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Fire Officials to Enforce Brush Clearance Codes : Malibu: Property owners face prosecution if they fail to cut brush to a maximum height of 3 inches within 100 feet of any structure.


Taking a tough stance to prevent a repeat of last year's disastrous wildfire, Malibu city officials are preparing to prosecute landowners who violate the municipal fire code's brush-clearance requirements.

It is believed to be the first time a city served by the Los Angeles County Fire Department has sought to use prosecution to enforce brush-clearing requirements, said Chief Paul H. Rippens of the county Fire Department's forestry division.

"This is what should be done," Rippens said. "I guess after the fire last November it really woke up a sleeping giant out there, and the people, the city and the homeowners are upset over the loss of homes."

Hoping to avoid a similar tragedy, the city earmarked $10,000 of its legal budget in May for the prosecution of property owners who fail to cut all brush down to a height of 3 inches or less within 100 feet of any structure and to clear all brush within 200-feet of structures in so-called high hazard areas.

Property owners were warned as early as February, when the Los Angeles County Department of Agriculture sent notices requiring brush clearance by May. Then the county Fire Department made its first round of inspections, notifying about 150 property owners to comply within 30 days.

Fire officials reinspected the properties, referring the remaining offenders to the city prosecutor, who earlier this summer sent letters asking for brush clearance within 14 days, said Sarah Maurice, the city's code enforcement officer. Fire officials are now conducting final inspections of the properties that were out of compliance, mostly in the city's western end--the brush-dense Malibu Park area, which was untouched by last year's firestorm.

One resident, who had received a letter from the city and subsequently complied, applauded the city's intentions while objecting to the use of threats.

"I didn't like getting a notice in the mail that said, 'If you don't do this, we'll do that,' " said Benedict Freedman, a resident of Latigo Canyon since 1961.

But Freedman added: "We've been through several fires, losing a house in 1972. We liked the chief telling us that we ought to cut down vegetation around our driveway so he could get his machinery up here. I like the idea that it is in their plan to fight for the houses of Latigo Canyon."

City officials had begun discussing the creation of an aggressive brush-clearing program a month before last year's wildfires. After the November firestorm, the program was viewed as essential.

According to Maurice, 30 of the 150 properties found to be out of compliance on the first brush inspection have received a final inspection. Of those, he said, half remained out of compliance. The owners of the 15 parcels will be cited for an infraction, punishable by a fine, and must appear before a judge.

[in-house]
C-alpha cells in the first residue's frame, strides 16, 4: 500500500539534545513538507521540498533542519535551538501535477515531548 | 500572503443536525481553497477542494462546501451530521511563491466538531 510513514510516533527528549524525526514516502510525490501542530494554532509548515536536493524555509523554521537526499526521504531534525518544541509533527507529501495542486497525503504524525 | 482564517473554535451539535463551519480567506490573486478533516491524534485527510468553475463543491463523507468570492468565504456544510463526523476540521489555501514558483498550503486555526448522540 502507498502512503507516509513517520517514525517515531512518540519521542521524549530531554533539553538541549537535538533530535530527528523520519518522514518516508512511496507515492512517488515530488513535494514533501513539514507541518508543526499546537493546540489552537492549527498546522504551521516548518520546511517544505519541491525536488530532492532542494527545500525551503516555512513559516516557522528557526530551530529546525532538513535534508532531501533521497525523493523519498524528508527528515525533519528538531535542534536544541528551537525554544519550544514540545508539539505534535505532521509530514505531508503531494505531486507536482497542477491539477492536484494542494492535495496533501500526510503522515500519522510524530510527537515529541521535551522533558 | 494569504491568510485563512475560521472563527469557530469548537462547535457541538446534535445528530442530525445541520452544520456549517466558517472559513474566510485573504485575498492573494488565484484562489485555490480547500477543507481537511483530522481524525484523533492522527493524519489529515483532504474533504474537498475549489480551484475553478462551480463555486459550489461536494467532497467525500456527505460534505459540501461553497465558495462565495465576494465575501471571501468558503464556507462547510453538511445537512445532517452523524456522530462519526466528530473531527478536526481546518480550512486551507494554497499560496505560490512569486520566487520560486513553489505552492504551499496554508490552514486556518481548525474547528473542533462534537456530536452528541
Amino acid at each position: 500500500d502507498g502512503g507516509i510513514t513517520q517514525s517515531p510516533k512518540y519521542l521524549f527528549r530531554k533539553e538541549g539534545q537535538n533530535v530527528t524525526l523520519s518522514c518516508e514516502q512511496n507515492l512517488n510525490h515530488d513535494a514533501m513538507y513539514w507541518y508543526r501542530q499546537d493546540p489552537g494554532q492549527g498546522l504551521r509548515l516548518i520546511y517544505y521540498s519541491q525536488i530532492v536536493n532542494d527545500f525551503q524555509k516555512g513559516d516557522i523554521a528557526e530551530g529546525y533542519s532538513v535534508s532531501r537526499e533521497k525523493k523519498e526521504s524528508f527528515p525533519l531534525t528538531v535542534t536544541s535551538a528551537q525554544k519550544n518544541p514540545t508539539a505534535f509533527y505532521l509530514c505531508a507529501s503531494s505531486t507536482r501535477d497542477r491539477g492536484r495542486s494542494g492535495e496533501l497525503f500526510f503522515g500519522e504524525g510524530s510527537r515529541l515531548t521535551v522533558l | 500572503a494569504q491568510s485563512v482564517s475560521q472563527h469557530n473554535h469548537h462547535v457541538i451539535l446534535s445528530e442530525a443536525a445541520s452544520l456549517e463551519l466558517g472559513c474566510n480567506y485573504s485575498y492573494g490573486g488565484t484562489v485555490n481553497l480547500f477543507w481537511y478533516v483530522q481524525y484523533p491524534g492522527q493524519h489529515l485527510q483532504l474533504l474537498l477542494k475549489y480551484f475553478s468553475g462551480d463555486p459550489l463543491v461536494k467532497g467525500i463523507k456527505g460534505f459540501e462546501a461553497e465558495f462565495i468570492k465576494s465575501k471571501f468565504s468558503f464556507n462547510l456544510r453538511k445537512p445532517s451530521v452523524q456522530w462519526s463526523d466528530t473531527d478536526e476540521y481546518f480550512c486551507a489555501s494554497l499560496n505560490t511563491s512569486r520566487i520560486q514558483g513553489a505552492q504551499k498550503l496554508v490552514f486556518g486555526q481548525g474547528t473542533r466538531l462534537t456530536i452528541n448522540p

"I am surprised by the number of people who refuse to recognize that brush clearance is endangering not just them but their whole neighborhood," Maurice said. "You may have a fancy (fire resistant) foam system or a (water) pump, but it won't do a hill of beans without brush clearance. The history is (fire) happens every eight to 10 years. We have tried to keep public awareness lifted so that Malibu doesn't have to burn to remind people."

In that spirit, the city and Los Angeles County Fire Department sponsored a Fire Preparedness Fair last weekend. About 66 vendors set up booths in the Civic Center parking lot, selling a panoply of goods, including pumps to draw water from hot tubs and pools, ceiling sprinklers, generators, "fire-safe" roofing, steel tiles, concrete building materials, steel-frame houses, and fire resistant foams and sprays.

About 4,000 people attended, some from as far away as San Luis Obispo and San Diego. About $10,000 of the proceeds from booth rentals at the fair will be used to fund the city's Emergency Preparedness Study Group Plan, said Ted Ravinett, chairman of the fair and of the city's Emergency Preparedness Study Group, which has designed a 12-part emergency action plan for future Malibu disasters.

"People who were burned out are still walking around in a daze," said Ravinett, whose condo below Pepperdine University has survived three Malibu fires over the last 16 years. "No place is safe in Malibu. (Another fire) is coming. It just depends on where the winds blow."

Fire survivor Art London, whose house in Carbon Mesa burned down during last year's fire, has plans to rebuild his home but has not yet received city approval for the project.

"It's hard not to be fatalistic," said London, a retired attorney who was shopping the booths in the 97-degree heat. "We could not even begin to get to our house during the fire and neither could the Fire Department. . . . We had a pump, but it burned to the ground."

The more fortunate, such as Manfred J. Neuss, a resident of Calabasas whose home survived last November's fire, shopped with a vengeance.

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